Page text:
DIVERSITY IN PHILOSOPHY: not just an academic question

Bharath Vallabha argues that the best way to navigate on the “sea of diversity” is to come to a recognition of our common state as mixtures of diverse socio-psychological elements and cultural traditions. I think this awareness of being a mixture is very important, and makes us wary of standards of demarcation that are too hard and fast and unambiguous.

At the same time, I think there are a number of different phases that this awareness can go through. Sometimes it is necessary to embrace the mixity, to see that everything is philosophical to some extent, that philosophy does not stop at the walls of the academy. Sometimes we need more precise perceptions of our mixity, to be able to say, at least provisionally, this is philosophical and that is something else (fiction, or spirituality, or emotional intelligence, etc.).

Sometimes “if one is physically alone or poor or not going to the cool conferences”, one can feel one’s philosophicality rotting away or on the contrary affirming itself with new strength.

Many affects, sad and joyful, are at play in this Anaxagorean consciousness. Cultivating an awareness of diversity, of oneself and others as variable mixtures, of one’s affects and phases, working on changing one’s habits of thought and of action, all that is no doubt very good. However, there is a split not just inside our minds, but also in the world, even if we can overcome it privately.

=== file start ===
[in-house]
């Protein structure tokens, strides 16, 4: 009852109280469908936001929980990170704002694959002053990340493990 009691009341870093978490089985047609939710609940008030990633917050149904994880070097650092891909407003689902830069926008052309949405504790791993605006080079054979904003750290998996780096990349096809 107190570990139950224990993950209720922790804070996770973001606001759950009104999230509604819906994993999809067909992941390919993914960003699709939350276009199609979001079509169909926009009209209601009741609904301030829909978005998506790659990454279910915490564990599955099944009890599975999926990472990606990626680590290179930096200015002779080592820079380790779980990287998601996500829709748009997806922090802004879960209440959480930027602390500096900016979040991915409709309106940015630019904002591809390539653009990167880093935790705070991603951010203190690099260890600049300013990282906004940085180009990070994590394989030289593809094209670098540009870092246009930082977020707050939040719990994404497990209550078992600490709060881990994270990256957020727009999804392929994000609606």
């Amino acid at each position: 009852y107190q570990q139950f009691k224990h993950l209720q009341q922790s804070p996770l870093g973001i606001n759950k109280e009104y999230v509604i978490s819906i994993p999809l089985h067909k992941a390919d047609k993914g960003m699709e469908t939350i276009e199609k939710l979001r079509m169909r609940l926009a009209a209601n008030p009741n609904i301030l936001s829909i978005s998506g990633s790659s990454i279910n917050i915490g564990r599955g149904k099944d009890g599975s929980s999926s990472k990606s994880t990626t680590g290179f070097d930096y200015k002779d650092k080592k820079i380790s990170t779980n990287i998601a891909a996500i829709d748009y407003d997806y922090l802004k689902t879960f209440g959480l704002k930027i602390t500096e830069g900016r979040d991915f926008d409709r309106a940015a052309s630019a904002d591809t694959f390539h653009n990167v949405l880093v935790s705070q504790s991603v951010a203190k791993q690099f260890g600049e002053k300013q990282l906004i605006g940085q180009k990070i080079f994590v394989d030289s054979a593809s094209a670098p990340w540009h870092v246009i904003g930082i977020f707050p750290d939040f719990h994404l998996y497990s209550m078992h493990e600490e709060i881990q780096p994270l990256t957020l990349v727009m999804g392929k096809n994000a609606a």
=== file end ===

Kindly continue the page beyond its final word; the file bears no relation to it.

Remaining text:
There are filters that determine who is listened to, what is heard, who can speak. This means that much philosophical work outside existing standards, or outside the academy, can be neglected or ignored, reduced to silence, or treated as equivalent to silence. Work should be acknowledged, encouraged, shared, even if it is not remunerated financially. Professional philosophy is just that: a profession. Changes (or not) in philosophy cannot be separated from questions of work and pay, of entitlement and publication.

This raises the more general question of power relations. Diversity is becoming a more pressing problem within philosophy because it has been gaining ground in society at large. Diversity does not stop at the walls of the academy either, the walls are porous in both directions.

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